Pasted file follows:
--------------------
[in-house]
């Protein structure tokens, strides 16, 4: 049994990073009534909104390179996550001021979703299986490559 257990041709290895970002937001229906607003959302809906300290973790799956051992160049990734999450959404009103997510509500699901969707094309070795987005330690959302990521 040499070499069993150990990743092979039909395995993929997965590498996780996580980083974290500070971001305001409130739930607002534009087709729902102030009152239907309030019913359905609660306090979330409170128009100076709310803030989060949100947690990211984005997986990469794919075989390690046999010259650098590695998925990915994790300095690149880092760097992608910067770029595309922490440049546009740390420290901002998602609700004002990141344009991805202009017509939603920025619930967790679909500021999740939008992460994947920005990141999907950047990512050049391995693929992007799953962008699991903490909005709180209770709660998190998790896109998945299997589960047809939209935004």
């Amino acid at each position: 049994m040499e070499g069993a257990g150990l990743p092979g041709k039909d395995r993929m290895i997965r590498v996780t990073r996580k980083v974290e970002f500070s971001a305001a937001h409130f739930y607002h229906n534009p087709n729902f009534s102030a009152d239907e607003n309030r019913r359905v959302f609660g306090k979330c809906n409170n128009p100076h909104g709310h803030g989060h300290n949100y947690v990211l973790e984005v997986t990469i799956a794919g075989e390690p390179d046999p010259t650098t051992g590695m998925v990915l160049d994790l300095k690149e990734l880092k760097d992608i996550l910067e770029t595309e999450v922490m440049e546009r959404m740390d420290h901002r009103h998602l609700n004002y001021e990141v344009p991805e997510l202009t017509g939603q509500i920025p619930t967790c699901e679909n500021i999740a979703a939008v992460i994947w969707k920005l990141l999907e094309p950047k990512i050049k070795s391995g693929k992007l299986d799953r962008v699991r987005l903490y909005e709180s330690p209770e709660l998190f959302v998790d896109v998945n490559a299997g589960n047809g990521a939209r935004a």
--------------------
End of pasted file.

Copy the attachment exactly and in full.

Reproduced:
[in-house]
């Protein structure tokens, strides 16, 4: 049994990073009534909104390179996550001021979703299986490559 257990041709290895970002937001229906607003959302809906300290973790799956051992160049990734999450959404009103997510509500699901969707094309070795987005330690959302990521 040499070499069993150990990743092979039909395995993929997965590498996780996580980083974290500070971001305001409130739930607002534009087709729902102030009152239907309030019913359905609660306090979330409170128009100076709310803030989060949100947690990211984005997986990469794919075989390690046999010259650098590695998925990915994790300095690149880092760097992608910067770029595309922490440049546009740390420290901002998602609700004002990141344009991805202009017509939603920025619930967790679909500021999740939008992460994947920005990141999907950047990512050049391995693929992007799953962008699991903490909005709180209770709660998190998790896109998945299997589960047809939209935004």
């Amino acid at each position: 049994m040499e070499g069993a257990g150990l990743p092979g041709k039909d395995r993929m290895i997965r590498v996780t990073r996580k980083v974290e970002f500070s971001a305001a937001h409130f739930y607002h229906n534009p087709n729902f009534s102030a009152d239907e607003n309030r019913r359905v959302f609660g306090k979330c809906n409170n128009p100076h909104g709310h803030g989060h300290n949100y947690v990211l973790e984005v997986t990469i799956a794919g075989e390690p390179d046999p010259t650098t051992g590695m998925v990915l160049d994790l300095k690149e990734l880092k760097d992608i996550l910067e770029t595309e999450v922490m440049e546009r959404m740390d420290h901002r009103h998602l609700n004002y001021e990141v344009p991805e997510l202009t017509g939603q509500i920025p619930t967790c699901e679909n500021i999740a979703a939008v992460i994947w969707k920005l990141l999907e094309p950047k990512i050049k070795s391995g693929k992007l299986d799953r962008v699991r987005l903490y909005e709180s330690p209770e709660l998190f959302v998790d896109v998945n490559a299997g589960n047809g990521a939209r935004a």